‘Tis the festive season of advent calendars and countdowns to Christmas*. To mark the occasion, what better way than to have a completely non-festive A-Z of Medway songs.
(On second thoughts, maybe I should have posted this one nearer to Hallowe’en).
Should you ever have any trouble getting yourself – or a small child – to sleep, you might be tempted to go to Youtube and find any one of a large selection of pieces of soothing music, up to eight hours or so in length, to help secure a restful night’s slumber.
There might, entirely conceivably, exist some reason why you might want the exact opposite: to stay awake all night in a state of restlessness and unease; Should you wish to subject yourself to such self-inflicted insomnia, may I recommend the work of Hand of Stabs?
Hand of Stabs are a band like no other. But that’s almost implied in their name. Not for them the conformities of a couple of guitars, a bass, a drum kit and someone of vocals. Instead, their line-up is advertised as follows:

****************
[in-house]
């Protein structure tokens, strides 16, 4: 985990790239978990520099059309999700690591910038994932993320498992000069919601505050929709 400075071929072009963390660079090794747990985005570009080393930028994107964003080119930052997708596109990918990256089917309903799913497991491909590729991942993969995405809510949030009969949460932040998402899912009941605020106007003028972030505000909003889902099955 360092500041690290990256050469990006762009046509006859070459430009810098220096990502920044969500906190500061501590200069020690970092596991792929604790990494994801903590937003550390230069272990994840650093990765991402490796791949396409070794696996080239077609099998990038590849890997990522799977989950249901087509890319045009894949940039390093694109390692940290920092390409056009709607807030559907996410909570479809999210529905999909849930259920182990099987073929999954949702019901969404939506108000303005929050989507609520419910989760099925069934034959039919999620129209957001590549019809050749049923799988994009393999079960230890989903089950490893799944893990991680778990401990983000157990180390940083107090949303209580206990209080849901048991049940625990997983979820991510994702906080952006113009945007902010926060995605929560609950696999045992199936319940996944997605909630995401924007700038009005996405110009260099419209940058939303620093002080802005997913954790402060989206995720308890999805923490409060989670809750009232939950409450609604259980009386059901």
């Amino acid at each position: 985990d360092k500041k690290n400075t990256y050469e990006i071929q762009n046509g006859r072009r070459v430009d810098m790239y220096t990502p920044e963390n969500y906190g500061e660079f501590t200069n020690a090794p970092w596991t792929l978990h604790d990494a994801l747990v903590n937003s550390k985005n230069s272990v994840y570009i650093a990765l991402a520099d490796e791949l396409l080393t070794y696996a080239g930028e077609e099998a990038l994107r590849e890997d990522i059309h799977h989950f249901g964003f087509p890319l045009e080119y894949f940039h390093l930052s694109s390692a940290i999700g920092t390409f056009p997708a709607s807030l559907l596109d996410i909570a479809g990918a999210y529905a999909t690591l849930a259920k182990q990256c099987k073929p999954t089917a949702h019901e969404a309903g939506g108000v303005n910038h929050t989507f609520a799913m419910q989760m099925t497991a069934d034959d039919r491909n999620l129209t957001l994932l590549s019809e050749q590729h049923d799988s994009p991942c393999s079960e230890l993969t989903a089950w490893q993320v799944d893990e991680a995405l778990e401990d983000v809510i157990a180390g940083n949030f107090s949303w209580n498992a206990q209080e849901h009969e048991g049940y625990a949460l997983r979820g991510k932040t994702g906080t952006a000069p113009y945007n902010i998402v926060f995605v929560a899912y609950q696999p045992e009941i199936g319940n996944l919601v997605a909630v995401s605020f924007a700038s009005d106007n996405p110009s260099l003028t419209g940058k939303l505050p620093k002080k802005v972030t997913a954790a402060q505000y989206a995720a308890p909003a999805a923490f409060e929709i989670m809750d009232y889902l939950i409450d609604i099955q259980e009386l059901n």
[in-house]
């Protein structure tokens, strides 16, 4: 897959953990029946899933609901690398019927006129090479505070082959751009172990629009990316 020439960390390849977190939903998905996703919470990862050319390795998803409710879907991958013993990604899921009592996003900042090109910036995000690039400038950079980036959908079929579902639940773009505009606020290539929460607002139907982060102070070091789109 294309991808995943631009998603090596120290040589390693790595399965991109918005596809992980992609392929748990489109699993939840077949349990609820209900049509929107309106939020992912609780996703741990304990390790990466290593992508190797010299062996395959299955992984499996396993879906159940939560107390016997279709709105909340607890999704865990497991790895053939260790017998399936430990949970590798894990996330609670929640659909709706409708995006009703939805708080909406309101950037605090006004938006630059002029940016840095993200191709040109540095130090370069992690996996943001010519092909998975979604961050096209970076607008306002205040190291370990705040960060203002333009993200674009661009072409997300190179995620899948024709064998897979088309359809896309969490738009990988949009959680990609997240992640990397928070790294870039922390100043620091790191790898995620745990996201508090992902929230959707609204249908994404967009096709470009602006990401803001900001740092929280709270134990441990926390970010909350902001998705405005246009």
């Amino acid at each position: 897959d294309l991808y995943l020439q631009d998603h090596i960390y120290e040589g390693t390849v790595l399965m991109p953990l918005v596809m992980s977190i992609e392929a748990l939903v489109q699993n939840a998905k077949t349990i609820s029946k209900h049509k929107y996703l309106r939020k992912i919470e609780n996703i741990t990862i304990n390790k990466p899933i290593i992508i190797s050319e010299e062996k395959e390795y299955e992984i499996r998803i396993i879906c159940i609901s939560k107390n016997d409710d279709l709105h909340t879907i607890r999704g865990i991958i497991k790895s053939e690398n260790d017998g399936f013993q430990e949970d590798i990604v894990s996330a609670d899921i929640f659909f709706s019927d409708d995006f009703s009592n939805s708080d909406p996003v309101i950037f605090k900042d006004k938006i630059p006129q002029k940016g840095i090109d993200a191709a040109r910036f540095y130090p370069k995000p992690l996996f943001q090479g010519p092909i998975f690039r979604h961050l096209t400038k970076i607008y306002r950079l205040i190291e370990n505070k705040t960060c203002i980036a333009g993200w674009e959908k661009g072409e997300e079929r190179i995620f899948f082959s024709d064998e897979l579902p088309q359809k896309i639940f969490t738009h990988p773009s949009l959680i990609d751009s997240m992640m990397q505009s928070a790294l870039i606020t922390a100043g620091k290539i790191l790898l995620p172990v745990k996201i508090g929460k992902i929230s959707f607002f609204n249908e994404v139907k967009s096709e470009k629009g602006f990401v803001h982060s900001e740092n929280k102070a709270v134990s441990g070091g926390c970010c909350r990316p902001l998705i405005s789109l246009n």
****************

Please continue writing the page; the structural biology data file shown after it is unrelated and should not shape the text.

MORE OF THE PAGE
Captain Rex Standish – signal
Jocelyn von Bergdorff – interference
James Worse – pulse
In practice, this means creating sounds and – yes, I would call it music, from all manner of objects, most notably a bicycle wheel. And the result is haunting, eerie and really rather beautiful.
‘The Night Had No Terror For Us’ is typical of their atypical sound. It can be found on the Medway Eyes ME5 compilation from 2013.
A Theremin’s howling ill-wind gathers pace around wheezing squeeze boxes, the most minimal of percussion and a gentle clatter of playing card against bicycle wheel spokes. Added to this is a barely decipherable, distorted with echoes and reverberations until it sounds like a the loneliest of platform announcements at a long forgotten railway station.
Despite the name of the piece, there is something rather terrifying about it: a creepy, other-worldliness which doesn’t fit in with our understanding of what music should be. This, of course, makes it all the more compelling and fascinating.
File under “Don’t have nightmares”.
Find out more about music from Medway in my book: Do It Yourself: a History of Music in Medway.
Of course, James Worse, of “pulse” fame, will be familiar not just to lovers of experimental, warped music, but also as a rather astute political commentator. As the following video shows (see 30 seconds in).